A disturbing article in last weekend's New York Times detailed deplorable conditions in a segment of New York City's housing market nominally serving individuals in early recovery from alcoholism and addiction. This item comes in the wake of a visible enforcement action against a Bronx-based organization. As disturbing as these pieces are, they describe conditions that have prevailed there for years, with the tacit support of government and private agencies that refer vulnerable people to this housing, and then mostly look the other way as abuses occur. It is perhaps the most vivid current example of what happens in a system without standards and accountability for many providers of recovery services.
For most residents struggling to overcome addiction, this system is a dead end. It cannot function effectively as a recovery resource, and has instead become a vehicle for exploitation of thousands of vulnerable people. Although touted as “recovery housing,” it appears that very little recovery support is provided to the residents. Instead the system is described as having nonexistent supervision, no maintenance of drug- and alcohol-free environments, and even tolerance of alcohol and drug use. Legitimate recovery residences in the area suggest that the “three quarter house” designation is a term of mere convenience, designed to bring these housing units under the protection of fair housing laws. We wouldn't be surprised to learn that a large portion of this housing failed to meet the city's own standards for habitability.
Equally disturbing is the culture of inducement that appears to be one of the key components of maintaining the system, where the landlords and treatment programs have financial relationships for referrals. This particular form of fraud diverts money to landlords that is intended to pay for outpatient treatment services. These payments are the basis for the revolving door where, in order to maintain his or her housing, a recovering individual who completes treatment must find a way to be admitted to another program willing to engage in this fraud, and the key to admission is often a relapse. Failure to be used as a pawn in this scheme means either eviction or being forced to pay unaffordable rent. These residents are among the city's most disadvantaged and vulnerable—men and women whose only alternatives are shelters or the street. This practice is inexcusable, and it's fueled by the absence of adequate housing subsidies or operating resources for quality recovery housing.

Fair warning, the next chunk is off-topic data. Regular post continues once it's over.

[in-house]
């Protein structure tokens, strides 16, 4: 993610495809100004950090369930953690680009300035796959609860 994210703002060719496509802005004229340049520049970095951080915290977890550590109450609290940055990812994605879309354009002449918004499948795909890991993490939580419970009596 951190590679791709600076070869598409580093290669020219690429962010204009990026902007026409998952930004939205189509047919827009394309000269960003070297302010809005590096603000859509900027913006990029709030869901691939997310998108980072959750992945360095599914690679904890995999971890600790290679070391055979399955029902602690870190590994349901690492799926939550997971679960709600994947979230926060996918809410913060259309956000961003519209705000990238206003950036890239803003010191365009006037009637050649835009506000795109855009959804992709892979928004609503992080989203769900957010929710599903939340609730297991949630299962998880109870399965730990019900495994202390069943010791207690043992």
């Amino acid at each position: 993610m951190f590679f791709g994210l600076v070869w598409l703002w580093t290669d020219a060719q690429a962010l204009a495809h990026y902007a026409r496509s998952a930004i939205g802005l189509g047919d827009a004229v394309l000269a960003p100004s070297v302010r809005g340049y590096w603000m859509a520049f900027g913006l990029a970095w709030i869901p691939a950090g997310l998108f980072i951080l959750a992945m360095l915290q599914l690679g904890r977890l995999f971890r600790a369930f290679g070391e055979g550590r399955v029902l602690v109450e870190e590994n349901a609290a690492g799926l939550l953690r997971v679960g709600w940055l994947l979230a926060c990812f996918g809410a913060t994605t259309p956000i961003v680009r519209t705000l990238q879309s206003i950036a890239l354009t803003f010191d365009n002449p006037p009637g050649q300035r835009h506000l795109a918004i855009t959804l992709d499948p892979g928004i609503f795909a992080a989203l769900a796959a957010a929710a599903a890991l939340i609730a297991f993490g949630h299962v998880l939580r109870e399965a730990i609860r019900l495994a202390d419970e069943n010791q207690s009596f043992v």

Sadly, the existence of a system like this is the entirely predictable result of the combination of failed policies and financing in both healthcare and housing for people with substance use disorders that currently exists in New York and other places. Legitimate providers and services are crowded out, displaced by a predatory system reliant on vulnerability, opportunism, and misguided good intentions manifested by a willingness to overlook serious problems.
As the national standards body for recovery residences, NARR (the National Alliance for Recovery Residences) knows that the problems described here are not unique to New York City. We wonder what kind of human tragedy will be sufficient to motivate change. We also know that it's possible to maintain healthy, safe and recovery-supportive systems of recovery housing. New York has taken none of the prerequisite steps to making such a system possible. We urge them to do so by adopting the NARR quality standards, supporting a state affiliate to support the development and operation of quality recovery residences, and deploying the science of recovery management for people in recovery, including those exiting treatment programs. Ohio, Massachusetts and Florida have begun to support real standards for recovery residences, with our help. These states will be limiting referrals from publicly funded agencies only to residences that meet our standards. We offer our assistance to OASAS (the New York Office of Alcoholism and Substance Abuse Services) and to the New York State Department of Health in addressing this tragedy.
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